The testimony of Julie Jackson is entirely plausible under the laws of nature. She testified that the defendants came to Moore's residence after the robbery and counted large sums of money. Jackson asked them where they obtained the money. Moore responded that "they had robbed Wagner's Credit Union." Later they sent Jackson to a friend's house to pick up guns, which they subsequently emptied and cleaned. They both commented that they wanted to watch the news to see if the police had any suspects in the robbery. Nothing about this testimony is incredible on its face and the jury was entitled to accept it. The government thus presented sufficient evidence from which a rational jury could conclude that both defendants were guilty of the armed robbery of the credit union.
The district court admitted this statement only against Moore. This does not, however, change the result in this case. Even absent this admission, the evidence against both defendants was strong enough to support a conviction for the robbery charge.
2. The firearm charge
Counts II and III of the indictment charged the defendants with carrying firearms in connection with the robbery of the credit union. For the purposes of this offense a "firearm" is "any weapon . . . which will or is designed to or may readily be converted to expel a projectile by the action of an explosive." 18 U.S.C. § 921(a)(3). Although the police did not recover the guns used in the robbery, and the defendants fired no shots, the jury nonetheless viewed sufficient evidence to conclude that the defendants carried firearms. Heckwine testified that the robbers carried guns and pointed them at her. Jackson not only testified that she saw Anderson and Moore with guns but that she saw them empty bullets from the guns and clean them. Furthermore the video tape showed that the objects were guns.
Several other circuits have upheld convictions under section 924(c) based on similar facts. In Parker, the defendant robbed a bank with an object that appeared to be a handgun. 801 F.2d at 1383. Although the police never recovered the gun and the robber never fired it during the robbery, two bank employees testified that the object the robber was carrying was a gun. Id. After the jury found him guilty, Parker appealed arguing that the evidence was insufficient because the witnesses did not have adequate familiarity with firearms to know if the objects were firearms within the statutory definition. The court of appeals rejected that argument, concluding that the witnesses need not have any special knowledge about firearms for their testimony to suffice. Id. at 1385. In United States v. Jones, 907 F.2d 456 (4th Cir. 1990), cert. denied, 498 U.S. 1029, 111 S.Ct. 683, 112 L.Ed.2d 675 (1991), the court upheld a conviction under this statute based upon testimony from eyewitnesses who were unfamiliar with firearms coupled with bank surveillance photographs. We hold that the bank surveillance video along with the testimony, albeit from witnesses with minimal familiarity with firearms, that the defendants carried guns, and that they removed bullets from and cleaned those guns, was sufficient to allow the jury to infer that the defendants carried firearms as that term is defined in section 921(a)(3).
The defendants next argue that the jury instructions were confusing and misleading and prejudiced their defense. Specifically they argue that the terms handgun and firearm became interchangeable and in effect rendered meaningless the statutory definition of firearm.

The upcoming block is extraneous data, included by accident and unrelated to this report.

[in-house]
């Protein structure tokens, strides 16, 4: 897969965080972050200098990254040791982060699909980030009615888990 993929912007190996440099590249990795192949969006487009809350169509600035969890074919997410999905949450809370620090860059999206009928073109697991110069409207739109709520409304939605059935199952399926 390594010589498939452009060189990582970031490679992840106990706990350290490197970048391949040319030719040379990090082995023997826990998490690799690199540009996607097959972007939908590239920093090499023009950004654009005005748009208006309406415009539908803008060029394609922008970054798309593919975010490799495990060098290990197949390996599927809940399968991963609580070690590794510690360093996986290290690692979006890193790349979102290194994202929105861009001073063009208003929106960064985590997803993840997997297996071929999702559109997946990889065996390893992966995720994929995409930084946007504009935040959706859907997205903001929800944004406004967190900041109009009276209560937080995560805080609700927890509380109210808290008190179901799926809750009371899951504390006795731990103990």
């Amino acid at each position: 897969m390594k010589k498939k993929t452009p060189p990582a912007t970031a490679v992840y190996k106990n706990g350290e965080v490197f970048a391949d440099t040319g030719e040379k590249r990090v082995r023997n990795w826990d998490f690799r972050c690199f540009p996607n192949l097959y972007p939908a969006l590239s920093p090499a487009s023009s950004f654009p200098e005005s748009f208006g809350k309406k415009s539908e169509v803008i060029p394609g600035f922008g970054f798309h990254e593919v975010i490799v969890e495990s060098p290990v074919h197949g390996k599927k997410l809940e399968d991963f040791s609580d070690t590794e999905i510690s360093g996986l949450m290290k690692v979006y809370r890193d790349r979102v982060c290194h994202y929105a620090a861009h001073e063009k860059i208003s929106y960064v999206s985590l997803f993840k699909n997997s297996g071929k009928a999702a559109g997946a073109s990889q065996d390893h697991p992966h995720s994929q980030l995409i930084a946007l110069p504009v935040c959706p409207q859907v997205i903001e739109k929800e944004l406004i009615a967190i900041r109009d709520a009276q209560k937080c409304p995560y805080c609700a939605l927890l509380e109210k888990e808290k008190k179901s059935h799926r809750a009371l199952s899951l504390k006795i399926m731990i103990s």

The court instructed the jury that the term firearm means "any weapon which will or is designed to expel a projectile by the action of an explosive. A handgun is a firearm." It also instructed the jury that in order to convict the defendants on Counts II and III, the firearm counts, the jury must find that the defendants carried firearms as defined above. The alleged confusion arose in connection with the court's instruction on Count I, the armed robbery. After setting forth the first three elements of that offense, the court discussed the fourth element as follows:
Fourth, the defendant under consideration put in jeopardy the lives of the employees of the credit union by means of a dangerous weapon, a handgun.
* * * * * *
To prove the fourth proposition under count I, the government must prove beyond a reasonable doubt that the robbery victim reasonably believed that the robber had a dangerous weapon, a handgun. It is not necessary to prove that the handgun was loaded, operable, or genuine or that the robber brandished the weapon in a threatening manner.
The defendants suggest that, because in this instruction the court said a handgun need not be operable or genuine and in the previous instruction the court said a handgun is a firearm, the jury could have been misled into believing that a firearm need not be operable or genuine. This argument overlooks the fact that the instruction that the handgun need not be genuine was specifically limited to Count I, the robbery count. Nothing in the instruction even suggested that this instruction was defining "handgun" for every purpose in the case. Quite the contrary, this explanation of a handgun was limited to the "fourth proposition under count I." The jury is presumed to have followed the instructions. United States v. Scop, 940 F.2d 1004, 1008 (7th Cir. 1991). Therefore we may conclude that the jury did not arbitrarily excerpt an explanatory note about one count of the indictment and apply it to another, separate count. Consequently no confusion could have resulted from the instructions and they were not erroneous.